Bath Supervisors 2015 reorganization goes smoothly
The Bath Supervisors met for their first session of 2015 Tuesday night in Warm Springs. As is their custom, one of the agenda items is to vote for a Chair and Vice-Chair of the board. In past years this has been at times a contentious discussion. But the nomination and vote went smoothly Tuesday night with nary an ill feeling from the board. Supervisor Bart Perdue made the motion.
“I’ll make a motion to make Clair Collins Chair and and Cliff Gilcrest Vice-Chair,” said Perdue. “Very good,” said current Chairman Bruce McWilliams. “Do we have a second?” It was seconded by Supervisor Kevin Fry.
McWilliams called for a vote and 4 of the 5 supervisors voted in favor of Supervisor Collins being named the Chairman. Collins abstained from voting for herself, but did vote for Supervisor Gilcrest as the Vice-Chair.
“At this point I will step away from the gavel and turn it over to Ms. Collins who will then proceed to run the rest of this meeting,” said McWilliams.
Supervisor Perdue was re-appointed as the Bath County Emergency Services Director.
The Board heard an update from Tamy Mann with Safehome Systems, Inc. She is the executive director of the business that works with victims of domestic and sexual violence in Bath, Highland and Allegheny counties as well as the City of Covington and the towns of Clifton Forge and Iron Gate.
Mann said they have an 18 bed facility for women and children, providing other housing for men when needed, provide advocacy services for victims in court, as well as many other services. According to statistics Mann provided to the Board, they provided shelter for 60 people in Bath County in 2014 and provided support and advocacy services for 112 Bath County residents in 2014.
In other business the Supervisors once again took up the sensitive topic of parking in downtown Hot Springs. In public comment Tuesday night, many residents expressed their frustration at contractors and delivery employees taking up or otherwise blocking the parking spots, in some cases forcing elderly residents to walk further to get to the drugstore or other businesses in the downtown area. Bath County Sheriff Robert Plecker said his dept is also frustrated.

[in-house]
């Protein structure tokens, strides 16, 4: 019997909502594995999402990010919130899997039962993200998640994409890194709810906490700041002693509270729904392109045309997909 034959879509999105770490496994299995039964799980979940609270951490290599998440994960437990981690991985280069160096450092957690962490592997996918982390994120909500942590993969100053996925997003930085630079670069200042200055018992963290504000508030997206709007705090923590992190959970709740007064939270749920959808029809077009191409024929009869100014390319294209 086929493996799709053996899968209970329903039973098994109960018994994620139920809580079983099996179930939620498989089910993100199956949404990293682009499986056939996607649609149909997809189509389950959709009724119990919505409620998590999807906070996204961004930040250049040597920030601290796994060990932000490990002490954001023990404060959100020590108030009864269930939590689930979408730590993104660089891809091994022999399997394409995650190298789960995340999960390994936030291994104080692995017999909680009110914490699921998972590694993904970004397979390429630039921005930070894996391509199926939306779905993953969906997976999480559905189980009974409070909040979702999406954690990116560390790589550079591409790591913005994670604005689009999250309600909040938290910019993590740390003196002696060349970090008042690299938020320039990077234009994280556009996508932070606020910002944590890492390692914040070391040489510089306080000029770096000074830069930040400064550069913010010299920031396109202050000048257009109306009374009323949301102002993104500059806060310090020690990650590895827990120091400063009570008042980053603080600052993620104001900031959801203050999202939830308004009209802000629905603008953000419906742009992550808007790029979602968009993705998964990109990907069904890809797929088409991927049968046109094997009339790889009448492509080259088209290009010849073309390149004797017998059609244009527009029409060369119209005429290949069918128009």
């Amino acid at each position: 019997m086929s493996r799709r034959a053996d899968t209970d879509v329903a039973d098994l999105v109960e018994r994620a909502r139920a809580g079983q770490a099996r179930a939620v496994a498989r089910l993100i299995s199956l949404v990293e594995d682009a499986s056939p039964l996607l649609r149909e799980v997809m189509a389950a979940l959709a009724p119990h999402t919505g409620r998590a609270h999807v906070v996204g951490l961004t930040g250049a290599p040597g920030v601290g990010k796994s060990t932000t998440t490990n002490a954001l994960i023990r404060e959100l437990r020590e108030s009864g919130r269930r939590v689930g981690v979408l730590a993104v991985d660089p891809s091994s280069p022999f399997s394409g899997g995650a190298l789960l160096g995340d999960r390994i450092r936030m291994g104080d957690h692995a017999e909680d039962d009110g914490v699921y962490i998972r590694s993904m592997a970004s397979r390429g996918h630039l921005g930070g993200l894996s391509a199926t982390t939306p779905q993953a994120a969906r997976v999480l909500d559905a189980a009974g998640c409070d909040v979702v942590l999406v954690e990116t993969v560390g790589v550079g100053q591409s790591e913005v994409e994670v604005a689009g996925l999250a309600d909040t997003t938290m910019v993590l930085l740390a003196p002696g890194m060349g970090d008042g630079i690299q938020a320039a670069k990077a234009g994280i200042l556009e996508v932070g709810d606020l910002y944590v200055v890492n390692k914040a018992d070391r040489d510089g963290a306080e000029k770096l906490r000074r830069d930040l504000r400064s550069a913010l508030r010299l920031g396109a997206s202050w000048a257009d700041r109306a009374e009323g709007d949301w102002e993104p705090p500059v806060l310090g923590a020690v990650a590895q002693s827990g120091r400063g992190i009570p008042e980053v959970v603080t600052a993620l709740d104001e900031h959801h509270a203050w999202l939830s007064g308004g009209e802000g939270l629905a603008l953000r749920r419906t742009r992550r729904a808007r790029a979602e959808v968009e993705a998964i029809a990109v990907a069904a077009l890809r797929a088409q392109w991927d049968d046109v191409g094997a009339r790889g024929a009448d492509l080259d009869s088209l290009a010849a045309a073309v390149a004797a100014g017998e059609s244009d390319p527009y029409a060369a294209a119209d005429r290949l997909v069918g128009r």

“Well the first thing when I started working at the Homestead police dept, there has always and will be a parking issue in Hot Springs; I don’t know how you’re going to stop it,” said Sheriff Plecker. “You could build a 40 acre parking lot and you’re still going to have a parking problem. I’m not sure where the 2 hour parking limit come [sic] up, but to me that ought to be 30 minutes or done away with.”
“Here recently I’ve seen as many handicapped vehicles accessing what’s there and other handicapped vehicles trying to get in. So you could make them all handicapped parking or just do away with all of them. I don’t know where the fix is at, 2 hour time limit is way too much time.”
Supervisor Bruce McWilliams pointed out that there are signs in the downtown area that specify 30 minute parking, but Sheriff Plecker said the perception that is a 2 hour limit persists. He said he could have his deputies chalk the tires in an effort to monitor the length of time a car is parked, but feels that wouldn’t be a good use of his officers. County Administrator Ashton Harrison told the Board he would sit down with Plecker and County Planning/Zoning Administrator Sherry Ryder to see if they could come up with a viable solution.
The Board also approved a Memorandum of Understanding [MOU] with FEMA to add the IPAWS cell phone application to the counties Code Red system. IPAWS stands for Integrated Public Alert and Warning System .
The Board heard from Parks and Recreation Director Mark Nelson who said he’s working with the Homestead to develop outdoor programs. When he asked the Homestead to consider reducing the rate for a 1 night stay, the Homestead instead countered with an offer for reducing rates for a five night stay and reduced rentals costs as well. He urged the community to thank the Homestead for their generosity. He said the vouchers for the reduced rates can be found at the Parks and Recreation office.
Finally, Supervisor McWilliams reminded everyone that this is an election year in Bath County for all elected county positions. He also urged the audience to get involved and consider running for office.
“Based on my experience and as a result of sitting where I’m sitting I can tell you this is a blast,” he said. “Get involved, it’s fun.”